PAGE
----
(On TV, February 2019) We should never underestimate the impact of a great movie poster, because the one for Love and Basketball stuck with me long enough to get me to record and watch the movie nineteen years later. Fortunately, it’s not a movie solely defined by its poster: As the title aptly summarizes, this is a romantic comedy focusing on a basketball-playing couple, each with professional ambitions that run against their obvious attraction to each other. Romantic comedies are often best distinguished by their setting, and the focus on basketball works equally well at creating kinetic excitement as it does as a literalized metaphor. Playing with a four-quarter structure, Love and Basketball follows our protagonists over a seventeen-year period, as they go from backyard hoops to professional play, always threatening to come together until the very end. It’s quite enjoyable purely on its own merits, but as the film ages it also becomes a pretty good time capsule for some great turn-of-the-century actors: After all, where else can you watch Sanaa Lathan, Omar Epps, Alfre Woodard, Dennis Haysbert, Gabrielle Union, Regina Hall and a quick glimpse at Tyra Banks? Love and Basketball is a clever movie from writer/director Gina Prince-Bythewood: It’s not meant to be particularly surprising or challenging (it climaxes right where it should—on the basketball court), but it has quite a bit of heart, and an interesting frame over familiar, relatable material.
(On Cable TV, November 2017) While we cinephiles are all here talking about the death of original middle-budget movies (i.e.: non-sequels, non-comic book, non-franchise, non-superhero stuff), there are movies like Sleepless to remind us that even those movies can be underwhelming. It’s not that Sleepless is bad—it’s that it shows things that countless other crime thrillers have done better. Crooked cops, undercover heroes, internal affairs, large drug deals, threatened family members … and so on. Even set against the glitz of Las Vegas and with the combined appeal of Jamie Foxx, Michelle Monaghan and Gabriel Union, Sleepless can’t really rouse itself out of complacency. It does get slightly better toward the end by resorting to semi-insane action movie tricks such as a car chase in a casino and a rather impressive car flip executed with ramping frame rates and a moving camera (no, seriously, it’s quite good and you even see it again later during the credits if you’ve missed it) but the vast majority of the film is as bland as it comes. Average dialogue, expected plot developments and middle-of-the-road direction don’t really help, even though Monaghan and Union are expected delights in their roles, and Foxx doesn’t do too badly either. Ultimately, Sleepless is the kind of crime thriller that works well enough as an evening’s distraction, but soon fades away as nothing more than an average genre title.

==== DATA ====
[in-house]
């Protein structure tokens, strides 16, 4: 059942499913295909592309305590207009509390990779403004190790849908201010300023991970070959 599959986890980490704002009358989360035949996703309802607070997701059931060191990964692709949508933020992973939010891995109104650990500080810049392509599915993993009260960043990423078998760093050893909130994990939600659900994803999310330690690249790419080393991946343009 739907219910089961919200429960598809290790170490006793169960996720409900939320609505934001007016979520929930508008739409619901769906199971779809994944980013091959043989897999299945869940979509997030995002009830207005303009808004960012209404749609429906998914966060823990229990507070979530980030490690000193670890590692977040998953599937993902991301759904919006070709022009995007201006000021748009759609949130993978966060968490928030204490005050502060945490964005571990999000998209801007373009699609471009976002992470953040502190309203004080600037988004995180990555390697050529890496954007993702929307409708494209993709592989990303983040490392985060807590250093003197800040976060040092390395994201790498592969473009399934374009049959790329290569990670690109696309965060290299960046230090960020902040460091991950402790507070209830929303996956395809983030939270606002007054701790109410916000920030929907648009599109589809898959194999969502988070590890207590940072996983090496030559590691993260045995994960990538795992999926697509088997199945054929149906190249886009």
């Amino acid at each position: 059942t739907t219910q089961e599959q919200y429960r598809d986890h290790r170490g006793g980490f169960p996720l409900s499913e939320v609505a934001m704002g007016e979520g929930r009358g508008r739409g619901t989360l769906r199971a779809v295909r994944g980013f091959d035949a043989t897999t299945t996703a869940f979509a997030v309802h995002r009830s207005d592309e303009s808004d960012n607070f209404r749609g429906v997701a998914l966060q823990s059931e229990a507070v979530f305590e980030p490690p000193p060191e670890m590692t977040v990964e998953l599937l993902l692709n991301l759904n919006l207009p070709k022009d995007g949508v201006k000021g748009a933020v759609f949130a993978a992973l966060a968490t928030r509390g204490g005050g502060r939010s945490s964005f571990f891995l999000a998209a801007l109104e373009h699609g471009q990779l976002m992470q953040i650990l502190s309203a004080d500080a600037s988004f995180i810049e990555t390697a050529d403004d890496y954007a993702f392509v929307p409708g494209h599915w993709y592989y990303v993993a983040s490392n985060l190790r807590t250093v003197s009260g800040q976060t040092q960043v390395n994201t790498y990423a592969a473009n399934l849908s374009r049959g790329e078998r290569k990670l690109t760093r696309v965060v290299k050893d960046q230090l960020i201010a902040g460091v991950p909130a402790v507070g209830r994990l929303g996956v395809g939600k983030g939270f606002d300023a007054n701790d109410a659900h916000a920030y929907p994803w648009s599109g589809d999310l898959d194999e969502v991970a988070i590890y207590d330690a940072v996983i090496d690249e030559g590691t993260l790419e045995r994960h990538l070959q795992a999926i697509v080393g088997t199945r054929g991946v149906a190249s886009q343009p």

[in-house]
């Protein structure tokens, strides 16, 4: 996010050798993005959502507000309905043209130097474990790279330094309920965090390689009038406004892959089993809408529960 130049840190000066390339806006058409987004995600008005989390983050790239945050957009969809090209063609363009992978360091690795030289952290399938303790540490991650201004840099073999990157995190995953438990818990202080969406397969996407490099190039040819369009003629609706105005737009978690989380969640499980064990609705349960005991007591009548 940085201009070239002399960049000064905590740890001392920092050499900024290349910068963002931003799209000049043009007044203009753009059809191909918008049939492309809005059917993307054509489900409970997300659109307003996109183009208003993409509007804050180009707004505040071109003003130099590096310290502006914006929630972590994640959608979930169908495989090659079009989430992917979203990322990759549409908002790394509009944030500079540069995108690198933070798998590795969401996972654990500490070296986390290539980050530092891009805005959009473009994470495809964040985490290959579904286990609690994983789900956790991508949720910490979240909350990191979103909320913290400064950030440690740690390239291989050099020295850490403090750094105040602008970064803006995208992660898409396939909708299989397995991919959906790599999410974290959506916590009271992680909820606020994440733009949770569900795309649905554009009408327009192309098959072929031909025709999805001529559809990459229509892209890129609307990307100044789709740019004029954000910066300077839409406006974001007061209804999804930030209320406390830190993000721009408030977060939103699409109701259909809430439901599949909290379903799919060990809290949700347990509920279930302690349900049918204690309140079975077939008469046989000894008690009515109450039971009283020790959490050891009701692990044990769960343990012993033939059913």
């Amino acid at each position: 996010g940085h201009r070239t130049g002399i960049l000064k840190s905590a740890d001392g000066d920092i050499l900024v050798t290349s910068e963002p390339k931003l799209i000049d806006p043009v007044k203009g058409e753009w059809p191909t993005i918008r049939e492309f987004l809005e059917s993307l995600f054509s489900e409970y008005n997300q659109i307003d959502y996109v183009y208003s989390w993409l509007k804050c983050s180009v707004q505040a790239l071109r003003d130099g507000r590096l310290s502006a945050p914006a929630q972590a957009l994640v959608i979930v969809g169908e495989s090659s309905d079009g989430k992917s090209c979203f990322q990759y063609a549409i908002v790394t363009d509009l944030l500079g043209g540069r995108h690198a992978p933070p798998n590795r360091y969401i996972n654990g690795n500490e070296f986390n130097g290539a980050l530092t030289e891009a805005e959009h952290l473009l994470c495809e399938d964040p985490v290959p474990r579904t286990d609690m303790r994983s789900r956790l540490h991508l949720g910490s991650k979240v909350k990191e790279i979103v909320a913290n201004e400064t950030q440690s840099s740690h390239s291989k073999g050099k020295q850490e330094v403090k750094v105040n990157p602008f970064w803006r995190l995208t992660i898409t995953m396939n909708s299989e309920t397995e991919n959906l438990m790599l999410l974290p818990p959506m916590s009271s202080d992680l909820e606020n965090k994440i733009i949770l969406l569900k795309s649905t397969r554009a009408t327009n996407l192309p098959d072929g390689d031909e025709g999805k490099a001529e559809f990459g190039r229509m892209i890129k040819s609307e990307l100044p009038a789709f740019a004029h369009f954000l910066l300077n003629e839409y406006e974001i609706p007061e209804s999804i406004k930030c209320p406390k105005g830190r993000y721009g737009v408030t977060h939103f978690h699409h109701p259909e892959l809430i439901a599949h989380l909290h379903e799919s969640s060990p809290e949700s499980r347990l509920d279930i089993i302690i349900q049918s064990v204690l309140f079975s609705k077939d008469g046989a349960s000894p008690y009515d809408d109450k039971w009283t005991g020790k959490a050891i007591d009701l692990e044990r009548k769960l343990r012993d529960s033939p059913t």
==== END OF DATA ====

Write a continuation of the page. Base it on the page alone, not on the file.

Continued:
(On Cable TV, March 2014) I’m not necessarily adverse to slow-moving character-based dramas in isolated locations featuring a handful of actors, but I like it a bit better when the characters are sympathetic and when there’s at least a bit of a dramatic arc to the bickering. In Our Nature has the benefit of a neat self-constrained premise, as an estranged father and son accidentally end up with their girlfriends at the family’s nature retreat due to a scheduling mishap. Forced to spend some time together, they all end up arguing, making up, saying terrible things to each other, experiencing nature and maybe (just maybe) gain some understanding of each other. This kind of thing is a natural actor’s showcase, and so it is a treat to see John Slattery, Gabrielle Union, Jena Malone and Zach Gilford get to exert some thespian muscles. Slattery doesn’t get very far from his Mad Men character and Zach Gilford labour under the constraints of a spoiled, unlikable character, so it’s up to Union and Malone to deliver the most interesting performances despite smaller roles. The film has a slow and somewhat amiable pacing: despite the remarkable location, there isn’t much to be done here than take advantage of the setting and let the characters talk. A few good ideas about estrangement and life are to be found in the mix, and for moviegoers who usually specialize in genre fiction, there’s something refreshing about a film that takes place in (often awkward) conversations, where the big action highlights are falling from a kayak and seeing a cub bear rummage through a kitchen. But there’s a limit to how much plotlessness even indie dramas can sustain, and once In Our Nature is over, it’s hard to avoid thinking that the film has plenty of loose ends, ideas left unexplored and the changes in the relationships by the end of the film are so subtle as to be insignificant. Is it a change of pace from Hollywood’s usual spectacle of overblown emotions? Of course. Is it satisfying from a moviegoer’s perspective? Not entirely.